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Editor's Letter

Pepperdine Magazine is the feature magazine for Pepperdine University and its growing community of alumni, students, faculty, staff, and friends.

Can you feel it? Something is shifting. Just as we collectively emerge from the days-long daze brought upon by the ever-controversial daylight saving time shift, it seems that a noticeable brightness is being cast over us all with a warmth that feels—dare I say—familiar. And we could all use a little bit of light now, just months after passing a sobering milestone that stirs up more pain than possibility for many. It could be that we are slowly moving into a post-pandemic reality that seemed to have come on more quickly than we anticipated. But we have all had to adjust our expectations and understanding of time over the last year, haven’t we? We have all been—whether by nature or circumstance—primed and positioned to pivot.

In the dance world, a pivot turn is when a performer’s body rotates on one axis, on one foot, without traveling very far. By placing one foot in front of the other, the dancer shifts their weight to move forward and then spins on one heel to face the opposite direction while remaining in the original spot. A simple move in theory, it requires much experience and coordination, especially when performed with a partner. While many of us may not be bound for the stage, over the last year we have all had a taste of the push-and-pull motion of attempting to move forward and change course without feeling like we were getting anywhere.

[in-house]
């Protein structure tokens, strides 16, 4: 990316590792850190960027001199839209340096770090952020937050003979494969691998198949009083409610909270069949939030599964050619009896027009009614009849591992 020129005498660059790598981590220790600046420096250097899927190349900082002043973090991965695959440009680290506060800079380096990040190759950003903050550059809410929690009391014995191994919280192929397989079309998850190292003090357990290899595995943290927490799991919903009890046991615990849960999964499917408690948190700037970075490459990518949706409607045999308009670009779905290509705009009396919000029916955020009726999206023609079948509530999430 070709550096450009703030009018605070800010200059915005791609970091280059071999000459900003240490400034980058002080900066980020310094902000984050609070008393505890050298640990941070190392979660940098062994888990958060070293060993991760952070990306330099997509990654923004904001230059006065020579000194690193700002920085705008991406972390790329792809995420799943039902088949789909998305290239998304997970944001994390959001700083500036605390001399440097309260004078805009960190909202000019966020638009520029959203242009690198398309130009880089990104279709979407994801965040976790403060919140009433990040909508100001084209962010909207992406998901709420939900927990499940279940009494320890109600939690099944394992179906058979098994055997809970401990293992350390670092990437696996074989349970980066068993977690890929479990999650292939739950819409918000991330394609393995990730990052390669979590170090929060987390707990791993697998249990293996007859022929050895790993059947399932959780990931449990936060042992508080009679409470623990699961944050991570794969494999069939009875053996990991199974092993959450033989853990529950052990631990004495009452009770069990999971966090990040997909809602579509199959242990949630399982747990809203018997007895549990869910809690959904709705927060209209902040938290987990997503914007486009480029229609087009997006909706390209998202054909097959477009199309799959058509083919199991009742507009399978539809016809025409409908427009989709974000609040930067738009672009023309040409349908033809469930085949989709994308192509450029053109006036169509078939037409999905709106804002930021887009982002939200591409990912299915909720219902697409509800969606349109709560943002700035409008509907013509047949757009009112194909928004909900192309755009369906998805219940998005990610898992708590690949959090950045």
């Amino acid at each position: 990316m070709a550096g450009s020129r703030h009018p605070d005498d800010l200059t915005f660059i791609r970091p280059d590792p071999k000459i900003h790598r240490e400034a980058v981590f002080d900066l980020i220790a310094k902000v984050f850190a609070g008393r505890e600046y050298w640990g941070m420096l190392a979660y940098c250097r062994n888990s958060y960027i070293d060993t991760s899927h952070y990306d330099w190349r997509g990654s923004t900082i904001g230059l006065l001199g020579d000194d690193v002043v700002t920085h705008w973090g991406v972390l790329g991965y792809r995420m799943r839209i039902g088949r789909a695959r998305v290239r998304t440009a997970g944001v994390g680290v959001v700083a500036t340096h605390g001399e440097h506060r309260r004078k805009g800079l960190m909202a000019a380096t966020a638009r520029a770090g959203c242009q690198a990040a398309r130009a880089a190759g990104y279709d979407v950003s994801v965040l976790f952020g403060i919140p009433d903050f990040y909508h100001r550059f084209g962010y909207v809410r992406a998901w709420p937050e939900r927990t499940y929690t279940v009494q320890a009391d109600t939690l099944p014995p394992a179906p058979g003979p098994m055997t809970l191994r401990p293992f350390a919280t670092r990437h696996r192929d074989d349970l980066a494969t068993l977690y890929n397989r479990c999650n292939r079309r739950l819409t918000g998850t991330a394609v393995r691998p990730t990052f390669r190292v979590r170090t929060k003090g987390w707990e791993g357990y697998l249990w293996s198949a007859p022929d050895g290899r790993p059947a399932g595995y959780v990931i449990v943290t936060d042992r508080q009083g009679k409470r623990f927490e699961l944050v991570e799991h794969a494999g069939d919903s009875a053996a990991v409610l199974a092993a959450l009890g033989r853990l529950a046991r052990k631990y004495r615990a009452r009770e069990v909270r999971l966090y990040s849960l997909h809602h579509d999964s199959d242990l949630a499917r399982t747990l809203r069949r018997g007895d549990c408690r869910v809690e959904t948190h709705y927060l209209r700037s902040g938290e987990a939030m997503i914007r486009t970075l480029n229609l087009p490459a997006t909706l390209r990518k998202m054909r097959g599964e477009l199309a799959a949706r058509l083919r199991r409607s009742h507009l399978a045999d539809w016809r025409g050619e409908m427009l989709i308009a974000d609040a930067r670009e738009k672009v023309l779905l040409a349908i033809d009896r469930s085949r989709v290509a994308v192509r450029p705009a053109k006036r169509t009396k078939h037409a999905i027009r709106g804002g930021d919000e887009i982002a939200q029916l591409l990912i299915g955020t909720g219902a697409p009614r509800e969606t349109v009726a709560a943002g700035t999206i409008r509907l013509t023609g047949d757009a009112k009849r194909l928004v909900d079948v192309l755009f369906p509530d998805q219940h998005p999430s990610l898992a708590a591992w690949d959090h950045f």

In this issue of Pepperdine Magazine, as in many of our own lives, we come to terms with the art of the pivot—why we must keep shifting and innovating and how to do so gracefully and with intention. Flip through these pages to discover journeys filled with soaring highs after disappointing lows faced by people of color who have created their own success in an economic system not built with them in mind; the full-circle pivot of a lifelong educator returning to his first love, the classroom, after a transformative career as an administrator; students who have taken their scholarship to their own backyards during an unexpected shift to distance learning; and a school that has moved and adapted with the needs of the community that it serves with a boundless spirit.

While these next few months will undoubtedly continue to test us and challenge us to keep moving, I suspect we will all feel that shift we have longed for over the last year. I suspect we will all feel like we are finally getting somewhere.


Gareen Darakjian